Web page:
It is exquisite to lie outside on my little patio at night. Covered with a light blanket, I stare up through the trees to the stars. Don’t get me wrong. This is NOT camping – this is a “city girl” experience of nature. But there is a beauty in it all the same. Even, dare I say it, a wildness?
The Real Tree Pose
My patio is very small and private. I lie there, hidden by the tall trees of the yard around me, my house on one side and a brick wall on the other. A city patio, a tiny green space in a crowded neighborhood. Yes, I can hear the noise of the nearby street but I can also see the stars. Can feel a powerful breeze. This is Oklahoma and so the wind seems always to blow. And tonight is like a lot of Oklahoma nights when a gentle breeze can suddenly whip up into something much more demanding. When that happens, the quiet rustle gathers momentum to produce a beautiful rushing sound as it races through the trees. I lie still on my chair and gaze upward, just as I remember doing so often when I was a kid. Then I would lie in the grass and watch the sky change, the clouds pass and the trees sway. Tonight though, the wind is very unpredictable, first weak and peaceful and then fierce, building quickly and subsiding just as quickly. I watch the trees sway, then lean, then rattle, then scream in the wind. And when the wind quiets, they return to their calm place. They stand quietly in stately silence, awaiting the next rush of wind.
This is the real tree pose, is it not? Ideally, this is us in tree pose, leaning sometimes, swaying. And then returning to the calm and quiet place, peacefully awaiting the next rush of wind. How easy it is to forget that last step – the part where we return to the quiet place!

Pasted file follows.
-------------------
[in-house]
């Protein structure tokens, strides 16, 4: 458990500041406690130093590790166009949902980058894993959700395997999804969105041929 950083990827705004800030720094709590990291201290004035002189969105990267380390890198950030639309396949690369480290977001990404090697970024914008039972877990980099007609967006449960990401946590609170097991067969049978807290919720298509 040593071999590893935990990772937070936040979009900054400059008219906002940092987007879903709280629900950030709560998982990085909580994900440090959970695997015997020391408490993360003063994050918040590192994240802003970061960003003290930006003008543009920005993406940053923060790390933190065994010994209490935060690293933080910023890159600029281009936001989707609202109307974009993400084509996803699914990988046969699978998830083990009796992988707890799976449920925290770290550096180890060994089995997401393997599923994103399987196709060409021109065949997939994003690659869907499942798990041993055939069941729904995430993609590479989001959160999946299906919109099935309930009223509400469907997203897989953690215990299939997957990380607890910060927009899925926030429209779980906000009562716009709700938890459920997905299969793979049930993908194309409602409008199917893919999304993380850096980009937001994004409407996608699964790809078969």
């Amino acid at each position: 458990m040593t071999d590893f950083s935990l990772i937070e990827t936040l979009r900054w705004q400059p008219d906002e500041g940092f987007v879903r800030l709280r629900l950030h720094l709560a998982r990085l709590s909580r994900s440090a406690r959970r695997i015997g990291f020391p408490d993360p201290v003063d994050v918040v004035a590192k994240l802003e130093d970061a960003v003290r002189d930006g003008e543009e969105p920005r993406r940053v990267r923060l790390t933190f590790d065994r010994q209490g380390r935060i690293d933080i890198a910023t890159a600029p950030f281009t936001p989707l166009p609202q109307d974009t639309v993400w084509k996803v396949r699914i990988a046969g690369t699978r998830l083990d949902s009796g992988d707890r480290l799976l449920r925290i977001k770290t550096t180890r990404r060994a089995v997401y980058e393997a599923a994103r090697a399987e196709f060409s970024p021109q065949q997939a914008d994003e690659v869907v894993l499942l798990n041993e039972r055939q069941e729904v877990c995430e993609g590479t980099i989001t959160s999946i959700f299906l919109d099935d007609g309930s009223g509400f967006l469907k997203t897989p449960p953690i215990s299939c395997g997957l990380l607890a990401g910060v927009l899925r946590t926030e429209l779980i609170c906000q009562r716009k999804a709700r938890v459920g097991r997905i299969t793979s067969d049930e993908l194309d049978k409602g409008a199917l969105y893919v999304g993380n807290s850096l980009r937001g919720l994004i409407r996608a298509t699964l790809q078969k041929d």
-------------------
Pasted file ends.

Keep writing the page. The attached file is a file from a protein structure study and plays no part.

I lie still and feel the wind on my feet and on my face, feel the cool air that cuts up beneath the lounge chair I’m resting on. I try a little experiment and pull my blanket up over my face. And just for a moment, I relish the feeling of concealment and safety that brings. But quickly – very quickly – I feel uncomfortable because of what I cannot see. Somehow, it’s unsettling to hear but not to see. And just like that, I’m “swaying”, off-center and disquieted. Like the trees, I’m leaning and rustling. Unlike the trees, I’m caught up in the rush of wind and doubt my ability to find equilibrium. I’m surprised actually at my need to quickly uncover my face. Gazing up once again at the sky, I begin to settle down, bringing myself slowly back to a quiet and calm place.
The trees are always around us, ready to teach their lessons of strength, balance and equilibrium. But the real tree pose? Well, it’s not as easy as the trees make it appear.